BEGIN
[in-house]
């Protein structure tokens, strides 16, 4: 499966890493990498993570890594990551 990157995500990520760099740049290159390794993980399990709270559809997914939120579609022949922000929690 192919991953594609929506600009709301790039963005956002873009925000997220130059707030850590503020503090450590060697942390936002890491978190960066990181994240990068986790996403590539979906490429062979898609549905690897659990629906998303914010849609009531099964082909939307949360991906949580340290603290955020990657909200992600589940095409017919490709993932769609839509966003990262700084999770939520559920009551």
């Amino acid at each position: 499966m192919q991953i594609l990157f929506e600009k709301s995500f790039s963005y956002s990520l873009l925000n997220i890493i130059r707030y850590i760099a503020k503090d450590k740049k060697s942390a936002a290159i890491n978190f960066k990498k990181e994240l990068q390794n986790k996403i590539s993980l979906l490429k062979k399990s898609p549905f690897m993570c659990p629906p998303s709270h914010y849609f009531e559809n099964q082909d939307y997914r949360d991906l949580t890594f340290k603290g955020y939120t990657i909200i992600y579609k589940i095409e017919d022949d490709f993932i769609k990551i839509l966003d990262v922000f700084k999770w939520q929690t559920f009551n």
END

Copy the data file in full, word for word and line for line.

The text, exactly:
[in-house]
């Protein structure tokens, strides 16, 4: 499966890493990498993570890594990551 990157995500990520760099740049290159390794993980399990709270559809997914939120579609022949922000929690 192919991953594609929506600009709301790039963005956002873009925000997220130059707030850590503020503090450590060697942390936002890491978190960066990181994240990068986790996403590539979906490429062979898609549905690897659990629906998303914010849609009531099964082909939307949360991906949580340290603290955020990657909200992600589940095409017919490709993932769609839509966003990262700084999770939520559920009551």
């Amino acid at each position: 499966m192919q991953i594609l990157f929506e600009k709301s995500f790039s963005y956002s990520l873009l925000n997220i890493i130059r707030y850590i760099a503020k503090d450590k740049k060697s942390a936002a290159i890491n978190f960066k990498k990181e994240l990068q390794n986790k996403i590539s993980l979906l490429k062979k399990s898609p549905f690897m993570c659990p629906p998303s709270h914010y849609f009531e559809n099964q082909d939307y997914r949360d991906l949580t890594f340290k603290g955020y939120t990657i909200i992600y579609k589940i095409e017919d022949d490709f993932i769609k990551i839509l966003d990262v922000f700084k999770w939520q929690t559920f009551n």